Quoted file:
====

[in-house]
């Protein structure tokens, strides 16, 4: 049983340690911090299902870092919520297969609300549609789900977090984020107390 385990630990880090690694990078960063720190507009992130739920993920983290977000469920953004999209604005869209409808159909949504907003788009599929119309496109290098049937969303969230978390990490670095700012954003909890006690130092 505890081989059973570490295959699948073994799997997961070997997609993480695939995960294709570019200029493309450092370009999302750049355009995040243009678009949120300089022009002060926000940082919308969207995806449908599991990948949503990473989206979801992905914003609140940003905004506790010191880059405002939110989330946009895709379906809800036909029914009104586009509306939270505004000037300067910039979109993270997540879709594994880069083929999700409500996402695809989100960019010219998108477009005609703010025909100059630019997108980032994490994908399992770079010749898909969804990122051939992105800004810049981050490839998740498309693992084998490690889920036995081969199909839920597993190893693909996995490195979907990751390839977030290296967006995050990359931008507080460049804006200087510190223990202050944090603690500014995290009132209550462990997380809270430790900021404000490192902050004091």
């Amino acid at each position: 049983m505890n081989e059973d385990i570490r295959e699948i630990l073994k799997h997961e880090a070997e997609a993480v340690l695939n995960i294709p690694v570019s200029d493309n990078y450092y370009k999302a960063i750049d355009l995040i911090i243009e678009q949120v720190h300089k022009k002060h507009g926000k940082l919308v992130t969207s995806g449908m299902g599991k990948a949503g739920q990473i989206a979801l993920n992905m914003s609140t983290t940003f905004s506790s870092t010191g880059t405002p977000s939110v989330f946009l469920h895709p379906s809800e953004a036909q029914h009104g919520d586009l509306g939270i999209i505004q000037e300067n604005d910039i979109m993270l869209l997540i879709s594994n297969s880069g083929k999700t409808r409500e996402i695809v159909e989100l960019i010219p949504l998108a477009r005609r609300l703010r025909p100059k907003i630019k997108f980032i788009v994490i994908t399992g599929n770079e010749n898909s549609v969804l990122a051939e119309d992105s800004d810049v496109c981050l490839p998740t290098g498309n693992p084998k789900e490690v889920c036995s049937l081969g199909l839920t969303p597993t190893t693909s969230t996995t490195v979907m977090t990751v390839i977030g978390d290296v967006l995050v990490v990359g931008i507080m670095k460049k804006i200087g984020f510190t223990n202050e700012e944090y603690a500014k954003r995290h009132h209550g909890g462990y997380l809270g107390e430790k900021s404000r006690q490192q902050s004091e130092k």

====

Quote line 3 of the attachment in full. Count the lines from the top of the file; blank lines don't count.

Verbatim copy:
């Amino acid at each position: 049983m505890n081989e059973d385990i570490r295959e699948i630990l073994k799997h997961e880090a070997e997609a993480v340690l695939n995960i294709p690694v570019s200029d493309n990078y450092y370009k999302a960063i750049d355009l995040i911090i243009e678009q949120v720190h300089k022009k002060h507009g926000k940082l919308v992130t969207s995806g449908m299902g599991k990948a949503g739920q990473i989206a979801l993920n992905m914003s609140t983290t940003f905004s506790s870092t010191g880059t405002p977000s939110v989330f946009l469920h895709p379906s809800e953004a036909q029914h009104g919520d586009l509306g939270i999209i505004q000037e300067n604005d910039i979109m993270l869209l997540i879709s594994n297969s880069g083929k999700t409808r409500e996402i695809v159909e989100l960019i010219p949504l998108a477009r005609r609300l703010r025909p100059k907003i630019k997108f980032i788009v994490i994908t399992g599929n770079e010749n898909s549609v969804l990122a051939e119309d992105s800004d810049v496109c981050l490839p998740t290098g498309n693992p084998k789900e490690v889920c036995s049937l081969g199909l839920t969303p597993t190893t693909s969230t996995t490195v979907m977090t990751v390839i977030g978390d290296v967006l995050v990490v990359g931008i507080m670095k460049k804006i200087g984020f510190t223990n202050e700012e944090y603690a500014k954003r995290h009132h209550g909890g462990y997380l809270g107390e430790k900021s404000r006690q490192q902050s004091e130092k």